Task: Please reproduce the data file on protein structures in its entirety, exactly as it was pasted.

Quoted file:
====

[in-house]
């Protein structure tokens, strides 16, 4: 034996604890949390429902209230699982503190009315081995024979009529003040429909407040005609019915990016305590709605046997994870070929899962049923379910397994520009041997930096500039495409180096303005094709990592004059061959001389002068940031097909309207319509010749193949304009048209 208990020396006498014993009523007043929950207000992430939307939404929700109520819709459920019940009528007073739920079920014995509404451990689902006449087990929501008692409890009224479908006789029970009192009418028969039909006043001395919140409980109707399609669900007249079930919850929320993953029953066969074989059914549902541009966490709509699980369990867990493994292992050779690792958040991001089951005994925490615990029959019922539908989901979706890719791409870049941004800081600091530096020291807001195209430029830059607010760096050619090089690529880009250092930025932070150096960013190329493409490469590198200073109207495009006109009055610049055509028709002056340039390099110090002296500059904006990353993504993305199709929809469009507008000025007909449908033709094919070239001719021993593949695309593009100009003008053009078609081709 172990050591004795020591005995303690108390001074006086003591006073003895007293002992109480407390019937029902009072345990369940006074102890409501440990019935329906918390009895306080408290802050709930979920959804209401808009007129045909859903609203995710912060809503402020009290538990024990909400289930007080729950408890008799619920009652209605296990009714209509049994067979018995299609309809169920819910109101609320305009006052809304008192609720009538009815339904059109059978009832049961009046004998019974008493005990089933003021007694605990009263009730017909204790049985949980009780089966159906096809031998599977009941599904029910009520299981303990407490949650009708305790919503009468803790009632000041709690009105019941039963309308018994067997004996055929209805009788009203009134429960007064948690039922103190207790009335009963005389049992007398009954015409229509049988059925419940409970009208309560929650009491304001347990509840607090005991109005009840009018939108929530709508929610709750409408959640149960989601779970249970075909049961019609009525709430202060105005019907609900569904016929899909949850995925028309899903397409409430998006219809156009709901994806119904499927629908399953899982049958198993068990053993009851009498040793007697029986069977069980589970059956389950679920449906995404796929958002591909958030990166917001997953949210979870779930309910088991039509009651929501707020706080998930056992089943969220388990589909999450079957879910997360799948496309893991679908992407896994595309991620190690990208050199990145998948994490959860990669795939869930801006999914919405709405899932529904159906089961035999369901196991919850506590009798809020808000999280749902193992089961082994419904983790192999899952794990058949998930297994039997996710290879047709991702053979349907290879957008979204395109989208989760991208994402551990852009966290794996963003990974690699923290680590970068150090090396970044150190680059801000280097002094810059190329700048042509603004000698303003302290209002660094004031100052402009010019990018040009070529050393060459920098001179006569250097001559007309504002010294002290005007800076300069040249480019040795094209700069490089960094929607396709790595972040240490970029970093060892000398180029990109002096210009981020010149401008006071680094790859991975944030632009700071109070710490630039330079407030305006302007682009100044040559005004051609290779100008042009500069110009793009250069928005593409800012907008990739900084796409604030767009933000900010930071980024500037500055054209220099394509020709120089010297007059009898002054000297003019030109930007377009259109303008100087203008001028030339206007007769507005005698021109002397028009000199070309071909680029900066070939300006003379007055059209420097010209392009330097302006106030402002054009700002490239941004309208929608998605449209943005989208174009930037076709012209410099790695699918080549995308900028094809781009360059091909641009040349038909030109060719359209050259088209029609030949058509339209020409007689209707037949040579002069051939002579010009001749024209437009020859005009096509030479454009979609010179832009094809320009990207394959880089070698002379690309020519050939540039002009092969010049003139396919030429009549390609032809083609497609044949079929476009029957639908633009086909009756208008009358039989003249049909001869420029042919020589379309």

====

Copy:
[in-house]
């Protein structure tokens, strides 16, 4: 034996604890949390429902209230699982503190009315081995024979009529003040429909407040005609019915990016305590709605046997994870070929899962049923379910397994520009041997930096500039495409180096303005094709990592004059061959001389002068940031097909309207319509010749193949304009048209 208990020396006498014993009523007043929950207000992430939307939404929700109520819709459920019940009528007073739920079920014995509404451990689902006449087990929501008692409890009224479908006789029970009192009418028969039909006043001395919140409980109707399609669900007249079930919850929320993953029953066969074989059914549902541009966490709509699980369990867990493994292992050779690792958040991001089951005994925490615990029959019922539908989901979706890719791409870049941004800081600091530096020291807001195209430029830059607010760096050619090089690529880009250092930025932070150096960013190329493409490469590198200073109207495009006109009055610049055509028709002056340039390099110090002296500059904006990353993504993305199709929809469009507008000025007909449908033709094919070239001719021993593949695309593009100009003008053009078609081709 172990050591004795020591005995303690108390001074006086003591006073003895007293002992109480407390019937029902009072345990369940006074102890409501440990019935329906918390009895306080408290802050709930979920959804209401808009007129045909859903609203995710912060809503402020009290538990024990909400289930007080729950408890008799619920009652209605296990009714209509049994067979018995299609309809169920819910109101609320305009006052809304008192609720009538009815339904059109059978009832049961009046004998019974008493005990089933003021007694605990009263009730017909204790049985949980009780089966159906096809031998599977009941599904029910009520299981303990407490949650009708305790919503009468803790009632000041709690009105019941039963309308018994067997004996055929209805009788009203009134429960007064948690039922103190207790009335009963005389049992007398009954015409229509049988059925419940409970009208309560929650009491304001347990509840607090005991109005009840009018939108929530709508929610709750409408959640149960989601779970249970075909049961019609009525709430202060105005019907609900569904016929899909949850995925028309899903397409409430998006219809156009709901994806119904499927629908399953899982049958198993068990053993009851009498040793007697029986069977069980589970059956389950679920449906995404796929958002591909958030990166917001997953949210979870779930309910088991039509009651929501707020706080998930056992089943969220388990589909999450079957879910997360799948496309893991679908992407896994595309991620190690990208050199990145998948994490959860990669795939869930801006999914919405709405899932529904159906089961035999369901196991919850506590009798809020808000999280749902193992089961082994419904983790192999899952794990058949998930297994039997996710290879047709991702053979349907290879957008979204395109989208989760991208994402551990852009966290794996963003990974690699923290680590970068150090090396970044150190680059801000280097002094810059190329700048042509603004000698303003302290209002660094004031100052402009010019990018040009070529050393060459920098001179006569250097001559007309504002010294002290005007800076300069040249480019040795094209700069490089960094929607396709790595972040240490970029970093060892000398180029990109002096210009981020010149401008006071680094790859991975944030632009700071109070710490630039330079407030305006302007682009100044040559005004051609290779100008042009500069110009793009250069928005593409800012907008990739900084796409604030767009933000900010930071980024500037500055054209220099394509020709120089010297007059009898002054000297003019030109930007377009259109303008100087203008001028030339206007007769507005005698021109002397028009000199070309071909680029900066070939300006003379007055059209420097010209392009330097302006106030402002054009700002490239941004309208929608998605449209943005989208174009930037076709012209410099790695699918080549995308900028094809781009360059091909641009040349038909030109060719359209050259088209029609030949058509339209020409007689209707037949040579002069051939002579010009001749024209437009020859005009096509030479454009979609010179832009094809320009990207394959880089070698002379690309020519050939540039002009092969010049003139396919030429009549390609032809083609497609044949079929476009029957639908633009086909009756208008009358039989003249049909001869420029042919020589379309």